A hermeneutic of intellectual property rights: theory, law, and economy : defending the essence and dignity of human rights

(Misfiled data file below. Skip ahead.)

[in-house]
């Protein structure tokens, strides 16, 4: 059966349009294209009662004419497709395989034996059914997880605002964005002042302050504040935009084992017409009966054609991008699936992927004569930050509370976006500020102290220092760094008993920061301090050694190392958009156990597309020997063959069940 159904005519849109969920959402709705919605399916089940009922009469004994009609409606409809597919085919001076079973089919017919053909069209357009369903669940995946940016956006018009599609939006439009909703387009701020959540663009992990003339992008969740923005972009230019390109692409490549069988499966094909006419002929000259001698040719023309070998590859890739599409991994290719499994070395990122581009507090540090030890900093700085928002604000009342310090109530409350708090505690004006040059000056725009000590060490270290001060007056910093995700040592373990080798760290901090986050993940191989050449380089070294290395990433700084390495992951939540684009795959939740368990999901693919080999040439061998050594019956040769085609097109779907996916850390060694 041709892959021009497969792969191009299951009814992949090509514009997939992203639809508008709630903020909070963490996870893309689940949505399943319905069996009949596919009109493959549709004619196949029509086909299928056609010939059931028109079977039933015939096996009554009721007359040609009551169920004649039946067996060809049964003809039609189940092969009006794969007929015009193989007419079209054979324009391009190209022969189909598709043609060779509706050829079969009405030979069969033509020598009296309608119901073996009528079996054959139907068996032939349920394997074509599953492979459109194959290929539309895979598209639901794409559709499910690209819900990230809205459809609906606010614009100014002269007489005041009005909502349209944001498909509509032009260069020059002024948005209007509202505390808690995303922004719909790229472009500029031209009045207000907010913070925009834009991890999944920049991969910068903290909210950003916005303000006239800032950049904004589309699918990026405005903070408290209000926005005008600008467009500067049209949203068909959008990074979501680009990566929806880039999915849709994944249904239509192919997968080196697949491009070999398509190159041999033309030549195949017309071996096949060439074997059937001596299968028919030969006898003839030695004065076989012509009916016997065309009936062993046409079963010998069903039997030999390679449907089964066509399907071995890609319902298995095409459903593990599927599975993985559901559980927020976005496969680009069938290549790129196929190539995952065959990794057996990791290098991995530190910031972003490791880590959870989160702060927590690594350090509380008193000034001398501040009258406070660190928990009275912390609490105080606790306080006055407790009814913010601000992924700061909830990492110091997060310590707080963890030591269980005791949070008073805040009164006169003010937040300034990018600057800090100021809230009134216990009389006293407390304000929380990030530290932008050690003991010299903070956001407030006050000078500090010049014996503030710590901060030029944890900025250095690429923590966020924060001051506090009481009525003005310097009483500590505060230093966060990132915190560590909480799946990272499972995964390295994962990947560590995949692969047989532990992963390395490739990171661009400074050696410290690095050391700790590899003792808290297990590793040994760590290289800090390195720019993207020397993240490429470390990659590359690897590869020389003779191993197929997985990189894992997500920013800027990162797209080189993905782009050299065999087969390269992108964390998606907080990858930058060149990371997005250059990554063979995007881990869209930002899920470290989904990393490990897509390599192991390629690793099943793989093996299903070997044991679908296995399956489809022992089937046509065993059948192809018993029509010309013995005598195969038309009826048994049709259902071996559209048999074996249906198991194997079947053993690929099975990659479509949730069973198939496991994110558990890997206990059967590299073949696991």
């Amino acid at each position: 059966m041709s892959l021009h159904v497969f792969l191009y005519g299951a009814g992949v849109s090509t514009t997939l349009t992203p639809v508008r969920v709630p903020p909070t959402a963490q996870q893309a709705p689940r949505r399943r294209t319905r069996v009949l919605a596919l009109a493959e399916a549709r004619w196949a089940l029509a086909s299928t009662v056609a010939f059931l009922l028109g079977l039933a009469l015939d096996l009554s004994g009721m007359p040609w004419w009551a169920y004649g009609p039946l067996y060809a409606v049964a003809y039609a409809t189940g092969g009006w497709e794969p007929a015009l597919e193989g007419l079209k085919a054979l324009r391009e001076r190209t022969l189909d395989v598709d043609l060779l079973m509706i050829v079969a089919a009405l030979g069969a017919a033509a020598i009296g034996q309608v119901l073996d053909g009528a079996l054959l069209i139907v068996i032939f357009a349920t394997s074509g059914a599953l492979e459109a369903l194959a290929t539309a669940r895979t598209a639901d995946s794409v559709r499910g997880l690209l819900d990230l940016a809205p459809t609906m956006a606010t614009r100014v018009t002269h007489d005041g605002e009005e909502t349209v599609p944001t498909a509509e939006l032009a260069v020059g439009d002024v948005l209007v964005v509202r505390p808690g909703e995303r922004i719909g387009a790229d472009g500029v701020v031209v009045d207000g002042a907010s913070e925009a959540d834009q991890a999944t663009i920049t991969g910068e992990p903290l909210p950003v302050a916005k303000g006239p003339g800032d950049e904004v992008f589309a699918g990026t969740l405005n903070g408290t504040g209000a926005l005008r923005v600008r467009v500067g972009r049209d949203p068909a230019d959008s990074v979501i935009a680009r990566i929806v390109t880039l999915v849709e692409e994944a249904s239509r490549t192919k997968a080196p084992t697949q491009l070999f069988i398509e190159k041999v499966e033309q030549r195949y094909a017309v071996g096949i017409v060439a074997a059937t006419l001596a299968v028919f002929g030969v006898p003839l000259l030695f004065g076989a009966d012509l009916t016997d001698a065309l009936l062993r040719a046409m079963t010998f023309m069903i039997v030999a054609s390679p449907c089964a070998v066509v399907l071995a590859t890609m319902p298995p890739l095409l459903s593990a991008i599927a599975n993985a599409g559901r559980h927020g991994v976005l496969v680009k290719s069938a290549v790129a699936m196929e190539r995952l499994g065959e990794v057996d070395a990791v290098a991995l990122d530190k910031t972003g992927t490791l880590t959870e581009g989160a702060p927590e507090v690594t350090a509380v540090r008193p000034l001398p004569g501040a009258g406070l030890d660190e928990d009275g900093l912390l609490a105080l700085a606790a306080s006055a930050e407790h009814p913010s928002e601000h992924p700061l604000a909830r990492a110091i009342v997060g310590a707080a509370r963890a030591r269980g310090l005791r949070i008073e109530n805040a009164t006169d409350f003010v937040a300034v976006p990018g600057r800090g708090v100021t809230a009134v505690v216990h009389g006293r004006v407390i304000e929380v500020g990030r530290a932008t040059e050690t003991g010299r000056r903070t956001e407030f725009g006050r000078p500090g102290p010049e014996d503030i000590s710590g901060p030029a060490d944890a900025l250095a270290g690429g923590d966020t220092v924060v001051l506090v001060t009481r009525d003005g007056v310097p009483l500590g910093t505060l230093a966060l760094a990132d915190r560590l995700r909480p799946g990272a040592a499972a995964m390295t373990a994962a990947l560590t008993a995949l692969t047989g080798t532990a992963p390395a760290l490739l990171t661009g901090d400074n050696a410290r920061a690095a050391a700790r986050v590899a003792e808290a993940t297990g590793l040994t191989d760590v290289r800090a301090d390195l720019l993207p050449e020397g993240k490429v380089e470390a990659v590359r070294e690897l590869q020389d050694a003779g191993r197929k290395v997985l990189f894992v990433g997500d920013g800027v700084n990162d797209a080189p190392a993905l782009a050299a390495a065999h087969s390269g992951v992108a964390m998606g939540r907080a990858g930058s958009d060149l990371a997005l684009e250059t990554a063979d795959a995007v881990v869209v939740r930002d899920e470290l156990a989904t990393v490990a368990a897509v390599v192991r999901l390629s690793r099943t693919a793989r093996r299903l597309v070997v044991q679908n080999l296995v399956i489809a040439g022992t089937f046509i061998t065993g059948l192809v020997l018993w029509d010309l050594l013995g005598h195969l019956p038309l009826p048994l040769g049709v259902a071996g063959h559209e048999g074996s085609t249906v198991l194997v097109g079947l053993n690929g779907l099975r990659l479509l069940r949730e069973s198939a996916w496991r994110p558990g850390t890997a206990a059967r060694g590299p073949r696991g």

There are two opposed directions, namely the nature of the object and the ontology of law, that meet in the moment of reality of law. Intellectual Property is a particular type of object, the nature of which is difficult to adequately inquire; the inquiry is crucial for the adherence of law to the reality given as such, as well as for the socio-historical context that defines the political understanding of the object given in the form of law. Law has become incapable of thinking itself exhaustively; there are no efforts in measuring the degree of legitimacy of its assumptions. Therefore, law is the equivalent of an order issued through formally correct procedures and having the force of obliging people to its respect. Yet, the legislator shall not impose impossible commands that follow an ideal order detached from the given one. Intellectual Property does not genuinely constitute an element that its same genetic naturalness would permit to translate into juridical categories. Law is incapable to absorb Intellectual Property and the same credibility of law is at risk: it is all about force/violence of the system to impose effectiveness. The reading of the complex phenomenology of Intellectual Property Rights permits their own hermeneutic.